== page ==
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Lord of the Factories
Lord of the Flies is an allegorical novel. … Using as an example a group of British schoolboys stuck on a deserted island, … the book portrays their descent into savagery. … Left to themselves in a paradisiacal country, far from modern civilization, the well-educated children regress to a primitive state. …
The central theme is the conflicting impulses toward civilization—live by rules, peacefully and in harmony—and towards the will to power. … Jack endeavours to empower himself instead by turning his choir group into “hunters”, who are responsible for hunting for meat and taking care of the fire. … Jack’s tribe gradually becomes more animalistic, emphasising the practice of applying face paint from coloured clay discovered by Samneric and charred remains of trees. The narrative voice in the story reveals to the reader that these painted faces represent the hunters’ masking their more civilized selves in order to liberate their inner “savages”. … The pig head … the “Lord of the Flies” … discloses the truth about itself — that the boys themselves “created” the beast, and that the real beast was inside them all.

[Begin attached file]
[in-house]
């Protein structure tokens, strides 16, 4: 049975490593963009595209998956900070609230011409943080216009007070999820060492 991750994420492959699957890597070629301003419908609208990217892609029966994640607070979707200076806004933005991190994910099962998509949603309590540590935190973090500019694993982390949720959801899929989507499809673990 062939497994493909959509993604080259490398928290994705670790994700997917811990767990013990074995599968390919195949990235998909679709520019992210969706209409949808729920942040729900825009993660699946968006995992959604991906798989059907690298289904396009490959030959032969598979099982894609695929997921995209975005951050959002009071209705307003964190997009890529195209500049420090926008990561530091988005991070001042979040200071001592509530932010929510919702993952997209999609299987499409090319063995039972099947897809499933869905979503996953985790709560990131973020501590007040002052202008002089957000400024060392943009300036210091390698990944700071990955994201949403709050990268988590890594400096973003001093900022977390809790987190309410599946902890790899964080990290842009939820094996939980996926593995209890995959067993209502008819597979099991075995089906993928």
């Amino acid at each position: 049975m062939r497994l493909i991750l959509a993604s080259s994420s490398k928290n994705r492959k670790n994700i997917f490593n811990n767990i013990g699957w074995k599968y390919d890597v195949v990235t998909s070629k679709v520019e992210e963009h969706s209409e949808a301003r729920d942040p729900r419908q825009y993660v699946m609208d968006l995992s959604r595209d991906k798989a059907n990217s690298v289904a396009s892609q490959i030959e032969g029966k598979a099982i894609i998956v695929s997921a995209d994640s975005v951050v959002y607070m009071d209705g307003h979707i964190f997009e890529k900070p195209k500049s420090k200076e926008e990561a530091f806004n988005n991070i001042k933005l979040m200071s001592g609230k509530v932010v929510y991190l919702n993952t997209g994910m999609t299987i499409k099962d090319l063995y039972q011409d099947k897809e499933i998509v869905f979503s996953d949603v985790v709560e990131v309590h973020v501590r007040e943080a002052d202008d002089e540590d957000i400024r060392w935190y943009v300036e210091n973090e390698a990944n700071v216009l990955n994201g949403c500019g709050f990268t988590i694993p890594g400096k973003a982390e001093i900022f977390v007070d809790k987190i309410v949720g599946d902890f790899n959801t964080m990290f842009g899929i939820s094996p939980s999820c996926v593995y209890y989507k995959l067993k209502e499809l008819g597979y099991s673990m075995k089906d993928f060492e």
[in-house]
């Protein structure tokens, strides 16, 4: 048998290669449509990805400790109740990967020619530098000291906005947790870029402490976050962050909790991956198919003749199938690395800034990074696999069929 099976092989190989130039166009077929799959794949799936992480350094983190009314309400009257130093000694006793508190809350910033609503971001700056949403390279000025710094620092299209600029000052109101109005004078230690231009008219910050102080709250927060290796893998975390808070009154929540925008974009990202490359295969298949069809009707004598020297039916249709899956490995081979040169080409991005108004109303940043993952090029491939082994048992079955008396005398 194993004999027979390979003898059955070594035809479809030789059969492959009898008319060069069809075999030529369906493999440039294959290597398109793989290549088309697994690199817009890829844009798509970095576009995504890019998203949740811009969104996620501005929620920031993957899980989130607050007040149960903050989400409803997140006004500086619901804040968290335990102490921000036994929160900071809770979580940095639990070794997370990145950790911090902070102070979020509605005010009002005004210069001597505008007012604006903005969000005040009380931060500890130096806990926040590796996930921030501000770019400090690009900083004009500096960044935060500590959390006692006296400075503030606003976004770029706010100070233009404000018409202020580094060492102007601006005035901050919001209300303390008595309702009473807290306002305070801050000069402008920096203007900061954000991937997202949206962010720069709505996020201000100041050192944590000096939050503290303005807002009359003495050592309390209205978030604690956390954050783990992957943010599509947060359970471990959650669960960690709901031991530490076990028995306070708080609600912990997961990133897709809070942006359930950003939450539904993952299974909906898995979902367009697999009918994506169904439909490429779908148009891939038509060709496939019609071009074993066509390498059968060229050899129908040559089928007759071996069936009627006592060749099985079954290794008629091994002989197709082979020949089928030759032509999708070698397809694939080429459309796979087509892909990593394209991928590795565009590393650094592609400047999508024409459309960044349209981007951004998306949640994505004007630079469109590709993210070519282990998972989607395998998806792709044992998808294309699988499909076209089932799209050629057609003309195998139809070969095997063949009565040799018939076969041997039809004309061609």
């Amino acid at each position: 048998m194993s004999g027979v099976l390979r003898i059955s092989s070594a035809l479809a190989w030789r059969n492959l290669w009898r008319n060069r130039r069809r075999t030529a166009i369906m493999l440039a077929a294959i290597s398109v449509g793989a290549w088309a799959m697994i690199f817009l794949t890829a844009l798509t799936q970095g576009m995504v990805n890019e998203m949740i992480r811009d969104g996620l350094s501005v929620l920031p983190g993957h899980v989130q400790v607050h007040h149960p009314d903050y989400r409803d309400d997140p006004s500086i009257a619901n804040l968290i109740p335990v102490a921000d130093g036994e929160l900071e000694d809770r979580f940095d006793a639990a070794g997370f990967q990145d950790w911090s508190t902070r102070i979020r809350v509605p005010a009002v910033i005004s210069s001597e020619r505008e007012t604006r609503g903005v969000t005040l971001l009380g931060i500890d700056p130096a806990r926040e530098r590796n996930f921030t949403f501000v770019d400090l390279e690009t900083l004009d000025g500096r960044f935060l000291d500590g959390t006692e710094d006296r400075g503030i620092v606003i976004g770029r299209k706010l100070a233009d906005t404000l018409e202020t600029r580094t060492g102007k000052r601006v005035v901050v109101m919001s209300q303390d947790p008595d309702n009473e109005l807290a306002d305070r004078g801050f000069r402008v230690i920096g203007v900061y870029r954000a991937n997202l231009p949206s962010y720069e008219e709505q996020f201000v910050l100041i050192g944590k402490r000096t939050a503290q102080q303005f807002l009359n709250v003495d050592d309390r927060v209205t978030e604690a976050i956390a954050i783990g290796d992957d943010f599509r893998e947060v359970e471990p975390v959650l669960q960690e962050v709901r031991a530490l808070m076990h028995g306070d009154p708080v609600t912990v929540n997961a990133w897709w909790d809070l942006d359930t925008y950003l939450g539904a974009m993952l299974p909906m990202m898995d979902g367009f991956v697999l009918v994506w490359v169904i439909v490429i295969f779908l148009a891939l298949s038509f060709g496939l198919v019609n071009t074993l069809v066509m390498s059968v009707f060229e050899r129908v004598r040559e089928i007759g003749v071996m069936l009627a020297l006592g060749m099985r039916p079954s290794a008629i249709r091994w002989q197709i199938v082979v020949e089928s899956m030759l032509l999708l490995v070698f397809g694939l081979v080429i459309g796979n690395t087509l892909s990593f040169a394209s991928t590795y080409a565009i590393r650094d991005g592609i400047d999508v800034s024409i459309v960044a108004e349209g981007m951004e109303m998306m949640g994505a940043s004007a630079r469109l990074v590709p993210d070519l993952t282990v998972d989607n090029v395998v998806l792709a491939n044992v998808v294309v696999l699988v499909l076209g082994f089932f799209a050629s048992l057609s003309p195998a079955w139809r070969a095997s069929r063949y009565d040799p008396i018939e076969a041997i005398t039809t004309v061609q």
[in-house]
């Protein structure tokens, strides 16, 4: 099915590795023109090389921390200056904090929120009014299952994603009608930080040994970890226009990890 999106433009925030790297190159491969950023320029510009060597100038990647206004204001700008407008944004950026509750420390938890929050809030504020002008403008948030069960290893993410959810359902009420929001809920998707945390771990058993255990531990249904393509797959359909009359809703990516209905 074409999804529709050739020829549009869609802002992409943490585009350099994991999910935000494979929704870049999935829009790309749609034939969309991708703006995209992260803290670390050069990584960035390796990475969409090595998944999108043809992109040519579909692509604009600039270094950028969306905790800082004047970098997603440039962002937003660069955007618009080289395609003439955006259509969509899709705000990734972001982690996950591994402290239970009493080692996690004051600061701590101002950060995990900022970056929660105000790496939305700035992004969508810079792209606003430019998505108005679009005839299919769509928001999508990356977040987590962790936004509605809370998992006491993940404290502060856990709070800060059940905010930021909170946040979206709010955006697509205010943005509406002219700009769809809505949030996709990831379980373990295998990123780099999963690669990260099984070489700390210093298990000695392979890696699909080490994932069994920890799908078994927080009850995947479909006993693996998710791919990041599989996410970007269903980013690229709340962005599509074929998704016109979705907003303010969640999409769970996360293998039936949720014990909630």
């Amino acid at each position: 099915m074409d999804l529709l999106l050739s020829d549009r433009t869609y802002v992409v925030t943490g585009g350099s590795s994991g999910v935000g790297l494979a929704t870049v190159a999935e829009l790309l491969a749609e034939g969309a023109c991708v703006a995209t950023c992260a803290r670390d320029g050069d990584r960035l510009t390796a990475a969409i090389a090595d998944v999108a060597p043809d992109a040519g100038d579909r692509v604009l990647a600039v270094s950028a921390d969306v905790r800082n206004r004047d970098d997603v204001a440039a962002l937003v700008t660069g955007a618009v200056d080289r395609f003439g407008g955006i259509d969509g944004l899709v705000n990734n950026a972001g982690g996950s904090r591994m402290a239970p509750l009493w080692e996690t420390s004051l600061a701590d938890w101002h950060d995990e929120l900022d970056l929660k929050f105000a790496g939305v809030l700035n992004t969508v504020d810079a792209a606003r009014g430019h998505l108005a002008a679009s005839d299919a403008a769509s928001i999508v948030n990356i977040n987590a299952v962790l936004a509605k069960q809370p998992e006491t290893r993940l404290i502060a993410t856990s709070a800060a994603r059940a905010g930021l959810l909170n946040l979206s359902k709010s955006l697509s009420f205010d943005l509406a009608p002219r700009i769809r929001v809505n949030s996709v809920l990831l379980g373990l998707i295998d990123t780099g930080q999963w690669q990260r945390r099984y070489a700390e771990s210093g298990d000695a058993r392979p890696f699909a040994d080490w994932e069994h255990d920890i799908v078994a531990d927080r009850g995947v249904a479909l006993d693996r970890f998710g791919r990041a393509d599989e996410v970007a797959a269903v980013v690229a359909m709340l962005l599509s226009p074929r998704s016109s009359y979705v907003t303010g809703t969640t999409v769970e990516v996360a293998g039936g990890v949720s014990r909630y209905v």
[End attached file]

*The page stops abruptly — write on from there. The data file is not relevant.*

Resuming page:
This famous novel suggests that it is only our “civilized” rules and culture that keep up from the fate of our “savage” ancestors, who were violent dominating law-less animals. But though this may be true regarding our distant primate ancestors of six or more million years ago, it is quite unfair slander regarding our face-painting forager ancestors of ten thousand or more years ago.
While our kids are segregated into schools where light monitoring lets them terrorize each other and form dominance hierarchies, forager kids are mixed among forager adults, who enforce their strong social norms against violence and domination. At school, our kids are rated and ranked far more often than most adults will tolerate, even though this actually slows their learning!
It seems that modern schools function in part to help humans overcome their (genetically and culturally) inherited aversions to hierarchy and dominance. Modern workplaces require workers who are far more accepting than are foragers of being told what to do when, and of being explicitly ranked, and our schools prepare kids to accept this more primate-like environment. It is “primitive” social norms that overcame the violent domination of our primate heritage, and our “civilized” schools teach us to repress such prudish forager norms.